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What We Read Today 13 May 2016

Econintersect: Every day our editors collect the most interesting things they find from around the internet and present a summary "reading list" which will include very brief summaries (and sometimes longer ones) of why each item has gotten our attention. Suggestions from readers for "reading list" items are gratefully reviewed, although sometimes space limits the number included.

This feature is published every day late afternoon New York time. For early morning review of headlines see "The Early Bird" published every day in the early am at GEI News (membership not required for access to "The Early Bird".).


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Topics today include:

  • In Praise of Basic Economics

  • Critical of Basis Economics

  • Change Coming for Funding Health Care:  Population Outcome Management

  • Most Polluted Cities in the World

  • Trump Pays as Little Taxes as Possible

  • Climate Change Skeptic Named Trump Energy Advisor

  • No $1 Euro?

  • German GDP Growth Surges

  • U.S. Military in Libya

  • U.S. $1 Billion to Ukraine

  • Russia Will Neutralize U.S. Missile Threat

  • And More

Articles about events, conflicts and disease around the world




  • Trump just boasted that he pays as little in taxes as possible. Here’s why. (The Washington Post)  Trump’s claim that his tax rate is “none of your business” is generating buzz this morning. But the more important quote is his boast that he “fights very hard to pay as little tax as possible.” He deliberately repeated this, as if to make sure we would not miss it.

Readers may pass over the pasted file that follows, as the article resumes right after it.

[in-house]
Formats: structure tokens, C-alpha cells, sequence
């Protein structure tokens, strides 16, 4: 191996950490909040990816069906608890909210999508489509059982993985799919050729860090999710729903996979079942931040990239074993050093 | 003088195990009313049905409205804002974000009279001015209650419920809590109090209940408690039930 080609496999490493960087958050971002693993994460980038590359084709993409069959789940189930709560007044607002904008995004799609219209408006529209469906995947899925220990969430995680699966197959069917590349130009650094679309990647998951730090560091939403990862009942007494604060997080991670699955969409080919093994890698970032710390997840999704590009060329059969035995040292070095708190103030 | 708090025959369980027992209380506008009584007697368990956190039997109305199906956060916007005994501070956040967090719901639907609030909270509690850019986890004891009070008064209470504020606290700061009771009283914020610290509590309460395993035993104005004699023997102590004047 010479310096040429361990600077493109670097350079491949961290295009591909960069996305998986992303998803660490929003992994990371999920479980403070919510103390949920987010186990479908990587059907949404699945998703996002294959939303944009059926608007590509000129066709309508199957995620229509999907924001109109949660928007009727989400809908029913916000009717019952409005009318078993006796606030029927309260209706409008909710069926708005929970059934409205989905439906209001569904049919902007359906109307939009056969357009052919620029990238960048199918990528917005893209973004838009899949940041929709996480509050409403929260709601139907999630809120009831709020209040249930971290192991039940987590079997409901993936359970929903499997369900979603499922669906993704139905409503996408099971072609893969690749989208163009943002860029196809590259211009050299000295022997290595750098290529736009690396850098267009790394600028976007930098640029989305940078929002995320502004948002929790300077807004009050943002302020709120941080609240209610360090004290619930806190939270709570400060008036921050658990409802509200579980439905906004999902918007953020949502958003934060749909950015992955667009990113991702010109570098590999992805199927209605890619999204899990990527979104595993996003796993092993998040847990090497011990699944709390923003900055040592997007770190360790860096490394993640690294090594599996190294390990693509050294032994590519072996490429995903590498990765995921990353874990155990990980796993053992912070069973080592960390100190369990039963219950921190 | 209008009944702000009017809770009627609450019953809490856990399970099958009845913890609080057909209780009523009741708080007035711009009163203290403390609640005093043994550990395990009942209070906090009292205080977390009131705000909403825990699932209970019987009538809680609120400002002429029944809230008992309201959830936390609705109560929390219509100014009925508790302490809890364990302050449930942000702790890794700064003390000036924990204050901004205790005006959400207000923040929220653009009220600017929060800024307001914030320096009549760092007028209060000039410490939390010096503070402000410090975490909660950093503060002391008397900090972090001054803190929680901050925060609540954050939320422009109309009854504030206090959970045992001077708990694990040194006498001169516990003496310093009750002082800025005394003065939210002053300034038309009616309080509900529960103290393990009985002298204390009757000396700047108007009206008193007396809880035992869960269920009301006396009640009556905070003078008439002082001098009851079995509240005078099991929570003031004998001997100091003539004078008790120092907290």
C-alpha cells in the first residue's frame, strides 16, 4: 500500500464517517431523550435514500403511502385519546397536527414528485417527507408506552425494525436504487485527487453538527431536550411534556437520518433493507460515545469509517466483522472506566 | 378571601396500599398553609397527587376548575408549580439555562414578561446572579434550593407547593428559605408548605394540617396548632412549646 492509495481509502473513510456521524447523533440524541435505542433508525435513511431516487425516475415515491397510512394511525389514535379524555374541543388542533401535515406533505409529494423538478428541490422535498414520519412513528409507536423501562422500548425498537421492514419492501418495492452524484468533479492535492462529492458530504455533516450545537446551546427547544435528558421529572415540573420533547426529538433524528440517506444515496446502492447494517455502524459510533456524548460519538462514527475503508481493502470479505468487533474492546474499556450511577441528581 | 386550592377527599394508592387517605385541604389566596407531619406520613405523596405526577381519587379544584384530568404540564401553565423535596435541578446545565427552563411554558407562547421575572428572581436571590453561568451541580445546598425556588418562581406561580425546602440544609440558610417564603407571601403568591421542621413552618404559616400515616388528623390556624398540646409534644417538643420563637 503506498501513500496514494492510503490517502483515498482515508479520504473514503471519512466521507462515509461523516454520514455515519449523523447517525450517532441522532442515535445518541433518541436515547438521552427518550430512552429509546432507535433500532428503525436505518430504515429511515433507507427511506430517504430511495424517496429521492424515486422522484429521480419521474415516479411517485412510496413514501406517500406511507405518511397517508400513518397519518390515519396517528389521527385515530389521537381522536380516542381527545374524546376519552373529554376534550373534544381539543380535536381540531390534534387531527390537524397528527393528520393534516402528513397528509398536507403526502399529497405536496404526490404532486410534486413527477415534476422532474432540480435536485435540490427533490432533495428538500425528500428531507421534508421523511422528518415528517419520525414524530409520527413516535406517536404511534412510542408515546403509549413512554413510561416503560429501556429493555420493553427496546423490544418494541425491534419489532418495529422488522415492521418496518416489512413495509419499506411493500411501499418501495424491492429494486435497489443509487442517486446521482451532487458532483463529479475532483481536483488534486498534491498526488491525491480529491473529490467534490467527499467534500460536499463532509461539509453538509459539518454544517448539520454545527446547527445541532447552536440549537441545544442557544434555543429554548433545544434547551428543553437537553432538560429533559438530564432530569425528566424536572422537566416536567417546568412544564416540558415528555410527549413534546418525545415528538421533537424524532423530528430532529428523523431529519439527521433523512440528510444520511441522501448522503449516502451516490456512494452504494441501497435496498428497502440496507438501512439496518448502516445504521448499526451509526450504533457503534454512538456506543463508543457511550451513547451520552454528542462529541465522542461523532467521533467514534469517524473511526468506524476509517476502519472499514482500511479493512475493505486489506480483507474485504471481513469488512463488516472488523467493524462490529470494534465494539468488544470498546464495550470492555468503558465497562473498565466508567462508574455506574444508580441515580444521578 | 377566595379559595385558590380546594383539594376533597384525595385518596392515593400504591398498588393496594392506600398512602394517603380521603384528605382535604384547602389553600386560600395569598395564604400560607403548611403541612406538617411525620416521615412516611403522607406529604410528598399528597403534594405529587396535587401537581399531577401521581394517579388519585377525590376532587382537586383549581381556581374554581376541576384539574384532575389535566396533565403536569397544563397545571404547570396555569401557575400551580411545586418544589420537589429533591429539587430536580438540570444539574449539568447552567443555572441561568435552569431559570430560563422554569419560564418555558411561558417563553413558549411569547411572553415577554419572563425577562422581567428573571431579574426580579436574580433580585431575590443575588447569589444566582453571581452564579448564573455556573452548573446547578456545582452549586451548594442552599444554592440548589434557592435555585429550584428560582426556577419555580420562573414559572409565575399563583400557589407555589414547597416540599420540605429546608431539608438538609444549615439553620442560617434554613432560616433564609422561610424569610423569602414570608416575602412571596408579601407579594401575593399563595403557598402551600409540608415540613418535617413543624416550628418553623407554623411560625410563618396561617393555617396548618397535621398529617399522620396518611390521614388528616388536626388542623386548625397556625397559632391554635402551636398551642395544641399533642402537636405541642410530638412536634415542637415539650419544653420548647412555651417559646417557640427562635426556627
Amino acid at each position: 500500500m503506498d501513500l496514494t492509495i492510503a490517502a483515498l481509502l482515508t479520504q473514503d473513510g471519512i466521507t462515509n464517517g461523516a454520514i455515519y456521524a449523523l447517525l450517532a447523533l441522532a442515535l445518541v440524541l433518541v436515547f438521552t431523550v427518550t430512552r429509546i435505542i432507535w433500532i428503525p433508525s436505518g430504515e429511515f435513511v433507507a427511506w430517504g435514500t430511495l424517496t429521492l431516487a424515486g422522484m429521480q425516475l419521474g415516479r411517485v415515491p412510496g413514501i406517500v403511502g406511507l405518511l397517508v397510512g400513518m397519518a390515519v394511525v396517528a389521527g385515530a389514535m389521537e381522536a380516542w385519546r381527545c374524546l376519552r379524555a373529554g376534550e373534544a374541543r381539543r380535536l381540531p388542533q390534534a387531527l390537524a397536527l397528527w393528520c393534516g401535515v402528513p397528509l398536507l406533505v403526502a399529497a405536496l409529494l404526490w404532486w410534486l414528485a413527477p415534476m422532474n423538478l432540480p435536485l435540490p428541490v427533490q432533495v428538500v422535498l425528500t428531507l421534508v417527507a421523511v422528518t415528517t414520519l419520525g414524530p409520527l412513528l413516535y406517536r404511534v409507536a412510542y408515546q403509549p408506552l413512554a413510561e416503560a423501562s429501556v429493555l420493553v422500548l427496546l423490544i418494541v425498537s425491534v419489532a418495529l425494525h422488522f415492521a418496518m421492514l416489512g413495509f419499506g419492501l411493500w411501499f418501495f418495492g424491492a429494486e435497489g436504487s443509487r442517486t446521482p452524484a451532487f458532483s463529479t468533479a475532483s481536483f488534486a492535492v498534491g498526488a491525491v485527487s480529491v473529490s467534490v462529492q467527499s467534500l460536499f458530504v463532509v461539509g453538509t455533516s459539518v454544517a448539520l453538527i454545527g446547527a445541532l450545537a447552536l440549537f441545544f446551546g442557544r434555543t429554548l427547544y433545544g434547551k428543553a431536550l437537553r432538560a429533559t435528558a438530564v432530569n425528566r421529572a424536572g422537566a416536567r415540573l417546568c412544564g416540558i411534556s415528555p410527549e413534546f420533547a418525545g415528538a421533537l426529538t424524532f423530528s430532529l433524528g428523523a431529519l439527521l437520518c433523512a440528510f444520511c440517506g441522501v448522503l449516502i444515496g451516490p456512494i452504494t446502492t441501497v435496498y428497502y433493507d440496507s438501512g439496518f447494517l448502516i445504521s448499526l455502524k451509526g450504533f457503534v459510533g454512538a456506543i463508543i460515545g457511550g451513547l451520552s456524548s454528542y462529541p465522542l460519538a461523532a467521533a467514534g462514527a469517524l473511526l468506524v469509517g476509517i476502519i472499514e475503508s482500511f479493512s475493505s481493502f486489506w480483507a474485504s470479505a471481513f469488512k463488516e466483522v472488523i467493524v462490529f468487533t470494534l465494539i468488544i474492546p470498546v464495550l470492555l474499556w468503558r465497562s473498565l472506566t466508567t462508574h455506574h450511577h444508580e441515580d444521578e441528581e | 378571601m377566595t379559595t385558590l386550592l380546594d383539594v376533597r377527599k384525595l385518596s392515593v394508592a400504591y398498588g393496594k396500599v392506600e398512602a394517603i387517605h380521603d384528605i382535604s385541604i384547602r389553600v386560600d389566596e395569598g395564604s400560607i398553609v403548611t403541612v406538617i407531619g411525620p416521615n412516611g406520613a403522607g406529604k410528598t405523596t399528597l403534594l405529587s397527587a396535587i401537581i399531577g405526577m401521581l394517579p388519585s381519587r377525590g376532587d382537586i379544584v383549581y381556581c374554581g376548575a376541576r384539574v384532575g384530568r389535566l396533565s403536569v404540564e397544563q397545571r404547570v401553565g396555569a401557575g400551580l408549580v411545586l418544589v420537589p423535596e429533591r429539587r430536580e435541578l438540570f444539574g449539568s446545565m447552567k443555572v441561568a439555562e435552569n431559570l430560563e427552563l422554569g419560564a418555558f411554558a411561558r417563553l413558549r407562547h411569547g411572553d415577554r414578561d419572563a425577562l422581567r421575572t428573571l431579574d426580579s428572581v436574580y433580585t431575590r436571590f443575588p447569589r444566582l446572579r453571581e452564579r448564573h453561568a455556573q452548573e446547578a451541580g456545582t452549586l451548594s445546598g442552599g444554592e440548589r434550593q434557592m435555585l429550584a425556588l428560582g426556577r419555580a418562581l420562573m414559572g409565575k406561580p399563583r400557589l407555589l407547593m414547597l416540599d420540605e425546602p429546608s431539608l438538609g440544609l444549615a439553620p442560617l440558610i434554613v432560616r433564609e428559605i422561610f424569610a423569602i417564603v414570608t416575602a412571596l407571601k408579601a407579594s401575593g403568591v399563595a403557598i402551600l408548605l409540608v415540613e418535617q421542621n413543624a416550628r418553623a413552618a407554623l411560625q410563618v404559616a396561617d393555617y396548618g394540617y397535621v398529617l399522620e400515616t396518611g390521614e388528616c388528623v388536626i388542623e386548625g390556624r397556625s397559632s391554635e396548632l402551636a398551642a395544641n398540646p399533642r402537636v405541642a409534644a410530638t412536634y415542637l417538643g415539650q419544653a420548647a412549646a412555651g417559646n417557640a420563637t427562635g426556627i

• Trump taps climate change skeptic as energy adviser, pushes back on taxes (Reuters)   Trump is building out his policy proposals as he pivots from campaigning for his party's nomination to the general election, including tapping experts in various fields.  Among those he has asked for help is U.S. Republican Representative Kevin Cramer of North Dakota, one of the country's most ardent oil and gas drilling advocates and climate change skeptics.  North Dakota has been at the forefront of the U.S. shale oil and gas boom. Cramer endorsed Trump earlier this year.




  • German GDP growth picks up sharply (Market Watch)   German economic growth accelerated sharply in the first quarter, led by domestic consumption and brisk construction activity, the Federal Statistical Office said Friday.  Destatis said Germany’s gross domestic product grew at a quarterly rate of 0.7% in the first three months of the year, which translates into an annualized rate of 2.7% and is more than double the rate of 0.3% recorded in the fourth quarter of 2015. Economists polled by The Wall Street Journal had forecast a slightly smaller quarterly gain of 0.6%.  Germany’s pickup contrasts with slowdowns in the U.S. and the U.K. Barring any big upward surprises from Japan and Canada, which have yet to release first-quarter GDP numbers, it makes Germany the fastest-growing out of the seven leading industrialized economies.  But economists cautioned that Europe’s largest economy probably won’t be able to maintain its brisk pace in the second quarter, given lackluster global demand and stubbornly weak corporate investment.


  • U.S. establishes Libyan outposts with eye toward offensive against Islamic State (The Washington Post)  American Special Operations troops have been stationed at two outposts in eastern and western Libya since late 2015, tasked with lining up local partners in advance of a possible offensive against the Islamic State, U.S. officials said.  Two teams totaling fewer than 25 troops are operating from around the cities of Misurata and Benghazi to identify potential ­allies among local armed factions and gather intelligence on threats, according to the officials, who spoke on the condition of anonymity to discuss a sensitive mission overseas.